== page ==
Forcing the parser to always ask which do you mean

Yes there are lots of games, especially more recent ones, which try to avoid guess the noun/verb. Though I’m not sure why you bring up guess the noun/verb… it has nothing to do with the presence of lack of simulation details, it’s all about synonyms.

That’s fine and a decent goal to aim for. I will say though that when you get to the final game you will need to embrace kinds. You can keep the central library generic and use placeholder kinds while you test it, but it would be a mistake to keep things generic in the final game.

As I think you know, it would be wise to dynamically create and destroy these items in the background when the player moves, just as 3D MMORPGs do.

I think I said this before, but I’d strongly recommend using rules rather than tables. You could have a “creating a person rule” which then creates the body parts and clothes etc. Then you can have “creating Alexander the Great” which will set specific properties, rather than the random ones the generic rule sets.

I think it is best to still use kinds. Don’t use a single generic prop kind for everything. Have a kind for body parts, and then subkinds for all the parts you want to have. Have a kind for clothes and sub kinds for all the kinds of clothing. When you need to create a part you can pick an offstage one and then change its properties, or create one dynamically if you’ve run out.

Yes this is a common idea. Most authors decide to have less specific things mention in descriptions that simulate everything, but I don’t think either option is intrinsically better.

Now to the problem at hand, how are you trying to store the information in “doom-rune engraved, +1 mithral dwarven claymore of destruction, with a golden, skull-shaped hilt”? Is that the full name of the thing? Are some of them texts? Kinds of value?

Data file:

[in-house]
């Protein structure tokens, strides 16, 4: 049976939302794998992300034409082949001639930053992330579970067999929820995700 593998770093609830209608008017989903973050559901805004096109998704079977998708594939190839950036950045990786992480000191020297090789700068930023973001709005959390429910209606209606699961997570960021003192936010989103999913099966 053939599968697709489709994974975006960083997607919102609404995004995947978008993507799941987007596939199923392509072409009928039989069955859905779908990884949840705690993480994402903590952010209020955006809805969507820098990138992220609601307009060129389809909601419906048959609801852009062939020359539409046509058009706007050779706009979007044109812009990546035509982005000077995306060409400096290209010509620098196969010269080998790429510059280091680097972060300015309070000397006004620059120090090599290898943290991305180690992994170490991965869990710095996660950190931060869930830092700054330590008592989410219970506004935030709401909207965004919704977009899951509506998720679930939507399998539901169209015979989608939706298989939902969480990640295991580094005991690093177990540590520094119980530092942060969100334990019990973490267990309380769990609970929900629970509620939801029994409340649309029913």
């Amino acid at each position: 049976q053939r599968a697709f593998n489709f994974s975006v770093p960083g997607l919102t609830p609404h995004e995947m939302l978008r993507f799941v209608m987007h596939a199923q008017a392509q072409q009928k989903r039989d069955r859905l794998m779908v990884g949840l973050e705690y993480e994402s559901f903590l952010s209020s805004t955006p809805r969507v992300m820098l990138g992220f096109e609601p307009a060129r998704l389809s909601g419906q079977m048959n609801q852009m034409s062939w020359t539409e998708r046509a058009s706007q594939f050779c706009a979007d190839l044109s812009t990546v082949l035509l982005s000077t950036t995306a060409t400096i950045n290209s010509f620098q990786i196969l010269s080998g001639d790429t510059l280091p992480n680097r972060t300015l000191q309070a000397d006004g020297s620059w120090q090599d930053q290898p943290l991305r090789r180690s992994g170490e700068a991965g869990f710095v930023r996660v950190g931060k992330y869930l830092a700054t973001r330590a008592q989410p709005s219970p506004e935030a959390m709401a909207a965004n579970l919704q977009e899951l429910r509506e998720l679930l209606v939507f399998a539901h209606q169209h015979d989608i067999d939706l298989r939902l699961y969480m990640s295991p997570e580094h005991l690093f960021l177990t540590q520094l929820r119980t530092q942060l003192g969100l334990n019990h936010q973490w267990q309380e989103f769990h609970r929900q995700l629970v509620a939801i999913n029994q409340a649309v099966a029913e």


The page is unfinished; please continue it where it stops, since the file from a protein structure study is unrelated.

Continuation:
And I don’t know why you think 600 objects is the maximum. Kerkerkruip has 81 rooms and 524 things. I’m not sure how many properties we have, but it has 773 property functions, which are used for checking either single or combined properties in descriptions, but we probably have scores if not hundreds of properties in total.

I haven’t had time to read through this thread yet, but I posted an attempted patch to Disambiguation Control in the other thread.

Having read through the thread now, have you tried adding “Understand the printed name property as describing a thing”? That might be enough to force disambiguation when the props all have different printed names.

@matt w: Thanks for working on the extension! I’ll give it a shot when work allows. I also do know about understanding the printed name, but the printed names become so complex, and include punctuation like commas in my game. It’s OK though, as with Disambiguation Control working, the interface makes sense to me how I am setting it up, so thank you again!

@Dannii: Guessing the verb isn’t only about synonyms, but about guessing what actions would apply to a situation. I do intend to use understand phrases to help with it, but I’m more interested in making the world more intuitively like the real world, making the game more about character skill than about player skill. Nouns are actually probably more of the issue than verbs in this sense, where I aim to make nouns obvious, and make the description of the world out of nouns. I even intend for there to be a feature (toggleable) where the kind of a noun in the noun name is bolded or highlighted in some way if it is something that can be interacted with. Of course, there can still be hidden things and puzzles, but once a thing is presented to the player as interactive, I want it to be obvious what that is.